The removal of such terms and images in a class addressing racism can substantially change and undermine a professor’s treatment of the subject. It is analogous to decision of the Yale University Press when it published Jytte Klausen’s “The Cartoons That Shook the World” (on the cartoons that led to riots and over 200 killed in protests worldwide). Yale removed the the 12 cartoons from the book so not to insult Muslims. Thus, you could read the book but not actually see the cartoons themselves. Moreover, the students are suggesting that a black professor could read from the historical documents in the same class but not a non-black professor.
Ironically, the was a class discussion on free speech and racism. Swers was quoting Clarence Brandenburg from Brandenburg v. Ohio (a 1969 case that we can discussed much in terms of “violent speech”), the Court struck down an Ohio law prohibiting public speech that was deemed as promoting illegal conduct. It supported the right of the KKK to speak even though it is a hateful organization.
The letter insists that white professors cannot read such passages. The students insist “This word was not only written on the slide without any censoring but also said aloud with a hard ‘r.'” They also object that Swers referred to Brandenburg as “not a terribly sympathetic figure” rather than being more forceful and demonstrative in condemning the historical figure behind the Supreme Court decision. The students also demand proof of being reeducated on the racism and acceptance that white professors are barred from using the word:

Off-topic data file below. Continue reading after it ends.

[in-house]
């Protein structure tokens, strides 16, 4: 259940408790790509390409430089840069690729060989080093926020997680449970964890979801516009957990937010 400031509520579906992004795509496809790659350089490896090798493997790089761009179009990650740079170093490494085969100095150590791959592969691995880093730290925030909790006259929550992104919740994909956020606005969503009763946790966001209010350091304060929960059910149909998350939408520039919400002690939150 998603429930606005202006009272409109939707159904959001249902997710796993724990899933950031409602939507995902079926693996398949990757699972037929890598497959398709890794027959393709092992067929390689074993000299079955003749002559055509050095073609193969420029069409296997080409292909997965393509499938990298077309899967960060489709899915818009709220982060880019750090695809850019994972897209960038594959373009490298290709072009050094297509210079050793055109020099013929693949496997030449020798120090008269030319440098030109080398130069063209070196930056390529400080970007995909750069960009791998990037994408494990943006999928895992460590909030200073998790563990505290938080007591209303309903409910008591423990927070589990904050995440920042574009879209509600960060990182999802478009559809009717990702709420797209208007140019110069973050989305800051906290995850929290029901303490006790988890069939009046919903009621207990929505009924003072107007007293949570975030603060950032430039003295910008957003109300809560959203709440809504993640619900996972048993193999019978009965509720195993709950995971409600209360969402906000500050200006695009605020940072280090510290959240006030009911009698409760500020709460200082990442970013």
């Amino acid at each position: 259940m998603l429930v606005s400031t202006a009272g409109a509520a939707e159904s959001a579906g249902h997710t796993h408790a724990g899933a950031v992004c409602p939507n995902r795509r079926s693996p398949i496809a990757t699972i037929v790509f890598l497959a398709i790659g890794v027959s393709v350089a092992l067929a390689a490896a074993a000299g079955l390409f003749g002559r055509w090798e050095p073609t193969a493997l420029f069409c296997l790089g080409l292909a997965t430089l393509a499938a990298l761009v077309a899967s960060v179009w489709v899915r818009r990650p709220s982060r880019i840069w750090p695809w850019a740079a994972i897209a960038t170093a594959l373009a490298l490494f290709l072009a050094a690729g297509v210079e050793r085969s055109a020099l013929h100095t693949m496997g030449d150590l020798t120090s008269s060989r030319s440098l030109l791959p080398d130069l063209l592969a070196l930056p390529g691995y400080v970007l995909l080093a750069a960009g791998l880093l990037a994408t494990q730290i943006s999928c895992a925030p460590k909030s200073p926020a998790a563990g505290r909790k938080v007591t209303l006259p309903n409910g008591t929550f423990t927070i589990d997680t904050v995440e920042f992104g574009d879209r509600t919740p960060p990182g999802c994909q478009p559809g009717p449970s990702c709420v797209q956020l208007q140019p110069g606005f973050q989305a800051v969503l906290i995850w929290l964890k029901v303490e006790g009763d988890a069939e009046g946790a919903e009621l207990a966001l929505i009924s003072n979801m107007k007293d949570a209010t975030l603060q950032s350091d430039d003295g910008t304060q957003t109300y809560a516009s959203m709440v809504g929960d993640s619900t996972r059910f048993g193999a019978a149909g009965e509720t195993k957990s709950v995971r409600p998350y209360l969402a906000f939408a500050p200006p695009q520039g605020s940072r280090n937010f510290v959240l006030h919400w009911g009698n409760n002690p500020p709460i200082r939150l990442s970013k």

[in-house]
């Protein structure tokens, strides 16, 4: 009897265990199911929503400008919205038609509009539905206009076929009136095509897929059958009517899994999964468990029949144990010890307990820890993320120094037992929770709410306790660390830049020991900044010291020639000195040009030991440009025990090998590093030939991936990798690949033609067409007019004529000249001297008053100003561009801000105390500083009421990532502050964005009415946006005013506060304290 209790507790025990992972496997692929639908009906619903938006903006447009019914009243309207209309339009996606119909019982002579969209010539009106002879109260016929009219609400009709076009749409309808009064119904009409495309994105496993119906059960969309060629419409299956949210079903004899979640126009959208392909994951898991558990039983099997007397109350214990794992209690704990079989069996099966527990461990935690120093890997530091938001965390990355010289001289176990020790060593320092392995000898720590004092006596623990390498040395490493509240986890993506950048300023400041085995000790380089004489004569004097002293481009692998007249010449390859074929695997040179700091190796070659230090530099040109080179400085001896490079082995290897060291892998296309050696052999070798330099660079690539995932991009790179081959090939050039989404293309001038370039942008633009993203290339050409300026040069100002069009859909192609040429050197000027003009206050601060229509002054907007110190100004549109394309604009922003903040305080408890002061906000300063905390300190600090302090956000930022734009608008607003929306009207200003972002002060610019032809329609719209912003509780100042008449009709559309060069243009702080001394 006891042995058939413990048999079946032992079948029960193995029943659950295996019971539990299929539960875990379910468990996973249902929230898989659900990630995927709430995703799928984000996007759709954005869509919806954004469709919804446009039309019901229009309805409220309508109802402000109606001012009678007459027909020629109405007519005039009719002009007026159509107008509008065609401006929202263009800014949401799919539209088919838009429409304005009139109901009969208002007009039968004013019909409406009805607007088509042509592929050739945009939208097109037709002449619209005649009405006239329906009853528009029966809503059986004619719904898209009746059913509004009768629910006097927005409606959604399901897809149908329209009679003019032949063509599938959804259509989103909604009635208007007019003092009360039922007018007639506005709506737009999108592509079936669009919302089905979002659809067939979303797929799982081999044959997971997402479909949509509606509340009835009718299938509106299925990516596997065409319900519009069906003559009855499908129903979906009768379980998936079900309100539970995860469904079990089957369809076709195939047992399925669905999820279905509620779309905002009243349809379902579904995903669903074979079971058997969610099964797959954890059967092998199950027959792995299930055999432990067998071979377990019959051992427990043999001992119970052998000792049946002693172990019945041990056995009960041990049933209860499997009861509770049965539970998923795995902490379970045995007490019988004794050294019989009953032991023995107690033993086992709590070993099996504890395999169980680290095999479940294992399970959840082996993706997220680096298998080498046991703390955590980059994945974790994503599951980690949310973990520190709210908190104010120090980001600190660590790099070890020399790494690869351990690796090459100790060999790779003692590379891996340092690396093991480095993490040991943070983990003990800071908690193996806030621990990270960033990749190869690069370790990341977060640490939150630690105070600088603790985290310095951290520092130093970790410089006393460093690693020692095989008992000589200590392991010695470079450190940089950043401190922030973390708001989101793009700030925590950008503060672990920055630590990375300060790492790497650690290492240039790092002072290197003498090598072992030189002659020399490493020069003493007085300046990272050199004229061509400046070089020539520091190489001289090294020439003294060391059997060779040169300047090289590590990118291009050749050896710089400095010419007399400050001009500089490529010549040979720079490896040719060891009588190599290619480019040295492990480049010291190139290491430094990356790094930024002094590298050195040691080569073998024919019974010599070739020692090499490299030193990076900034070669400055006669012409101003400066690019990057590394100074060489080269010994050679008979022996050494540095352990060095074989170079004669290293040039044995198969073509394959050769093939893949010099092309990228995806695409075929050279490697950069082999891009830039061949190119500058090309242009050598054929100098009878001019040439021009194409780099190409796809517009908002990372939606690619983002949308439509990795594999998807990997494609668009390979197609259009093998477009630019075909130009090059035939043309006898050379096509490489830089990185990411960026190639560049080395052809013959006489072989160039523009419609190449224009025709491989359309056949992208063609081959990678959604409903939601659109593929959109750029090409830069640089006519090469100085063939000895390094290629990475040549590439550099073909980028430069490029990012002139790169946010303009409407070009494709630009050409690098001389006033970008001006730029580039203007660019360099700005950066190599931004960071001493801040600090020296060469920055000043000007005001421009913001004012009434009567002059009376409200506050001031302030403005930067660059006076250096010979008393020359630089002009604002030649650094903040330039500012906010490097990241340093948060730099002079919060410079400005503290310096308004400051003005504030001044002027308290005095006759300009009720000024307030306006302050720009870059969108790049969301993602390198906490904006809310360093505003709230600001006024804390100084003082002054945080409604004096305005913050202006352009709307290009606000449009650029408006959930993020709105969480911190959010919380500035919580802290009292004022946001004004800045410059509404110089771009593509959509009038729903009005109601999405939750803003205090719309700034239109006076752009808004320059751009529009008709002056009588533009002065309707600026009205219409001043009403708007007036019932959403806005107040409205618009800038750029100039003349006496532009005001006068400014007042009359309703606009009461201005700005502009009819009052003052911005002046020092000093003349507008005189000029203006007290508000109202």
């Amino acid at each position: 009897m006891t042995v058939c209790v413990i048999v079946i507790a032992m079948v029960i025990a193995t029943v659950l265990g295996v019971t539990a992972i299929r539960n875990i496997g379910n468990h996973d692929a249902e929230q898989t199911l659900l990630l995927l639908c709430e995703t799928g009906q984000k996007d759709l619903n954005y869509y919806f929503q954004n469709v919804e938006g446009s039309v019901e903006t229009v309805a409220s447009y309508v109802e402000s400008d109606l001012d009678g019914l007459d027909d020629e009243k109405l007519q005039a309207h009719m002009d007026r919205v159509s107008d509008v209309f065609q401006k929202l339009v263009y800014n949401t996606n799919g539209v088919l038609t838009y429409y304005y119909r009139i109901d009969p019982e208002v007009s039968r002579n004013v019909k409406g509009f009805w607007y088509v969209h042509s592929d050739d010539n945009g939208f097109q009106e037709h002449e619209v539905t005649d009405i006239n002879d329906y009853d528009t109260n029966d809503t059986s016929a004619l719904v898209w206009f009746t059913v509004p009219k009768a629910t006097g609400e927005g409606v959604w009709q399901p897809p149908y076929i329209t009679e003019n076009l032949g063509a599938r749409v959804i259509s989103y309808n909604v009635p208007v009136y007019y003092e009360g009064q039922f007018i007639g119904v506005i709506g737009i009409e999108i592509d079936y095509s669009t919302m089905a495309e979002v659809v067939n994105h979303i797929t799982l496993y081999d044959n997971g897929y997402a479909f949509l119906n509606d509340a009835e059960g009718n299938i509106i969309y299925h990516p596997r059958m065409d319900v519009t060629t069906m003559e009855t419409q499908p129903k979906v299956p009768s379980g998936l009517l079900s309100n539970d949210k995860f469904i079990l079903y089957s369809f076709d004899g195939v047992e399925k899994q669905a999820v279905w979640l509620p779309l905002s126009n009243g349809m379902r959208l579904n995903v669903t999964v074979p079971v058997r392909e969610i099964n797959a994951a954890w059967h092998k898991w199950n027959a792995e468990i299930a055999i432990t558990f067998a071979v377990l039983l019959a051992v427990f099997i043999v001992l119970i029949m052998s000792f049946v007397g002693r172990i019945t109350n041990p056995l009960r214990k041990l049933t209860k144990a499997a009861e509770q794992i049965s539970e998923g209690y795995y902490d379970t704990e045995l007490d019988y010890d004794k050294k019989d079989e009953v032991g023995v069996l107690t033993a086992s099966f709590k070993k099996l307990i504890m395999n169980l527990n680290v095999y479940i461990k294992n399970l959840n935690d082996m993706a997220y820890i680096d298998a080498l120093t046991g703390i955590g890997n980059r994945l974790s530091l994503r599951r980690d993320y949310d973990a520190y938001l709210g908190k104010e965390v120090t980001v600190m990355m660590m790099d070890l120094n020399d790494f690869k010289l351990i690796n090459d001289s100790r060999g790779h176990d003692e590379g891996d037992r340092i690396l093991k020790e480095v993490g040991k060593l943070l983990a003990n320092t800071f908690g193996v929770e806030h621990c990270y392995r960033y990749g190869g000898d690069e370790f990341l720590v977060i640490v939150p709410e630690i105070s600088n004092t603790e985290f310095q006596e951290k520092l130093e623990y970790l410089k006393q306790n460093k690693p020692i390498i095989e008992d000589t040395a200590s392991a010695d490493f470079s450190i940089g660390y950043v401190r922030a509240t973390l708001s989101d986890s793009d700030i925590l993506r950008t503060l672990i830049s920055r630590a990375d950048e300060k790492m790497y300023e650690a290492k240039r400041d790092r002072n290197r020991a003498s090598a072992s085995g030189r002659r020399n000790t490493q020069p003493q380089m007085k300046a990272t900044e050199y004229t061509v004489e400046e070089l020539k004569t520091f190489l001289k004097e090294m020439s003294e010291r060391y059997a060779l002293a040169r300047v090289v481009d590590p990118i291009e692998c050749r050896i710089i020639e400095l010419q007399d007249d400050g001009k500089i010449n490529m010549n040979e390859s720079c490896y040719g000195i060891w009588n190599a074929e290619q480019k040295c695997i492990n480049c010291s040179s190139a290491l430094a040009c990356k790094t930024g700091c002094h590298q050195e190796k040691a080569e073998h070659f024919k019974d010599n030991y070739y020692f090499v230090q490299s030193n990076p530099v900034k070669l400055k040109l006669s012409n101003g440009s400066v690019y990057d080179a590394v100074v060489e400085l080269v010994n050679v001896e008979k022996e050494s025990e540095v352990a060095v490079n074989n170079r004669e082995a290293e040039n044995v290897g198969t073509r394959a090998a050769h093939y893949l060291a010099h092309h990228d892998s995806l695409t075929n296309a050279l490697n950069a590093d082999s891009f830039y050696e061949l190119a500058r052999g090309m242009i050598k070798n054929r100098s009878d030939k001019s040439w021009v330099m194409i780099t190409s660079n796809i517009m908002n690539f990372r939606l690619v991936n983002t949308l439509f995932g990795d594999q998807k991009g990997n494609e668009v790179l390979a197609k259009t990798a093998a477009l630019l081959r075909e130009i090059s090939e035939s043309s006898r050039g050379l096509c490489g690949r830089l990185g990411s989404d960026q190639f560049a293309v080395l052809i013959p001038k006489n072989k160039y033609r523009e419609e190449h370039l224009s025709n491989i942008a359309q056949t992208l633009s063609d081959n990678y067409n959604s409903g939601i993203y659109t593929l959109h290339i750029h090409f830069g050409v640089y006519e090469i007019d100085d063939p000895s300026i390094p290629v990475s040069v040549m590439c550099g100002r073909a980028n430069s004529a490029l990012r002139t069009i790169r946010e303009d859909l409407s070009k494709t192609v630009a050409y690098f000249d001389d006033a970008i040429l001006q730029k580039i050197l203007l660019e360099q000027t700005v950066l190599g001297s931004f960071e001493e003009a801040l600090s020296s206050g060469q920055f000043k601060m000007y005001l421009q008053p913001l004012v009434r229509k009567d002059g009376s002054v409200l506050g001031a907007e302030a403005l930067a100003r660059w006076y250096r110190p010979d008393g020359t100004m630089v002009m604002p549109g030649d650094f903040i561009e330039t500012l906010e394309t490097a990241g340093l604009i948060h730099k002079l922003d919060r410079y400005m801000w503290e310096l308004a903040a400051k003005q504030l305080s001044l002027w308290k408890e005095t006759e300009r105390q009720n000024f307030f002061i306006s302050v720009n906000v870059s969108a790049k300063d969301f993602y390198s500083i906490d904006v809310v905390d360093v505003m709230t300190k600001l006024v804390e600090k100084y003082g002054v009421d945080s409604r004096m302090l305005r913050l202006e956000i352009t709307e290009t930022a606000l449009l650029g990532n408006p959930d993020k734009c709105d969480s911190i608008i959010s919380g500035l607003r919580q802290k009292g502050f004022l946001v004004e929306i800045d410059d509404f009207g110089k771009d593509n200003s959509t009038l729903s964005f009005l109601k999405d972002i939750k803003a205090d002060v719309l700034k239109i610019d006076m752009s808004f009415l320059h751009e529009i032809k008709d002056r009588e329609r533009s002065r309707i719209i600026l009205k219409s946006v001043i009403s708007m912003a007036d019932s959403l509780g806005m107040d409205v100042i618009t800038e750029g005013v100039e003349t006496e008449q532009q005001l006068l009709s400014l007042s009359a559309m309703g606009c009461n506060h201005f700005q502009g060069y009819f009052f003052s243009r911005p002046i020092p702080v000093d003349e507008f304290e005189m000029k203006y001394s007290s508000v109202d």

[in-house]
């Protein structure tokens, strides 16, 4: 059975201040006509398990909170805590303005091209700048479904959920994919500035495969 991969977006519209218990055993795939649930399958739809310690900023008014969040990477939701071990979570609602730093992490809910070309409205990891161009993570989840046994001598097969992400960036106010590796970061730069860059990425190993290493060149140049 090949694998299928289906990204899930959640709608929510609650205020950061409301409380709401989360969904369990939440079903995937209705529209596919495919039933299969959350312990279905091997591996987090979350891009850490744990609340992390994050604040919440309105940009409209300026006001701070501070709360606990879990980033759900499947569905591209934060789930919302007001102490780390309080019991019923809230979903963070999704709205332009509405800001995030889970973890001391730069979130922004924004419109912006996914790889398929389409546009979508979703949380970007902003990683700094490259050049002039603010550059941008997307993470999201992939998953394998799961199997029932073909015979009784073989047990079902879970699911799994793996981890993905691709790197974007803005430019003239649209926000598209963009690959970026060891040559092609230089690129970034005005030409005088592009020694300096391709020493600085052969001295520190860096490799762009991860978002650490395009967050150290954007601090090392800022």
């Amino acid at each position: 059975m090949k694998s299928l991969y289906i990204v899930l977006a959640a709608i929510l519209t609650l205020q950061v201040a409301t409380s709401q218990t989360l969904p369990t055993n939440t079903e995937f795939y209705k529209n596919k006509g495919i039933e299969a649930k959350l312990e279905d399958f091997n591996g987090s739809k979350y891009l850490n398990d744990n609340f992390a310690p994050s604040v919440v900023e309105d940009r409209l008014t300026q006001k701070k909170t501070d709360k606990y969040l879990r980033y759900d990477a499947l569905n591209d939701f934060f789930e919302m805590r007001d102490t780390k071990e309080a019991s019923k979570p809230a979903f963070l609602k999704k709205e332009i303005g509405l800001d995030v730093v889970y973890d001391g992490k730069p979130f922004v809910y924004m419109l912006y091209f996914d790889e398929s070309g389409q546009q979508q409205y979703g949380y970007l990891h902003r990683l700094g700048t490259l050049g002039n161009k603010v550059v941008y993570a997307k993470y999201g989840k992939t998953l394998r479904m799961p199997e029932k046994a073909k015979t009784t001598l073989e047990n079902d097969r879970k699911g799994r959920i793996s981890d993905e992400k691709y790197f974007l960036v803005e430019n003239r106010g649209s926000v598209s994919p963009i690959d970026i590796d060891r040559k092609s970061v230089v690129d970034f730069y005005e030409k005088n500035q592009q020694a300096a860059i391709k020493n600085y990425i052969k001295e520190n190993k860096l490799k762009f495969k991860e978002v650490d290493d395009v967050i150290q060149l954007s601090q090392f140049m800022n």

We ask that you take action in the form of:
a clear, sincere, and direct apology to everyone in the class;
a meticulous review of presentation and lecture material for potential bias;
a demonstrated understanding of the history of the N-word and why it is inappropriate for a non-Black person to say it in any context, including an educational context.
The letter was filed Mirka Sosa with the campus Office of Institutional Diversity, Equity and Affirmative Action. Sosa insisted that Swers be held to “full accountability” and emphasized that the problem is that she is white and that white professors “should not say that word at all.”
As will come as little surprise to many on this blog, my natural default remains with the free speech and academic freedom principles protecting Swers in reading from historical documents. Thus, I do not agree that the use of offensive terms like this are barred in “any context” and regardless of the intent behind such references. Finally, the effort to bar professors from reading from such a document based on their own race is deeply disturbing and raises its own concerns over the use of racial classifications.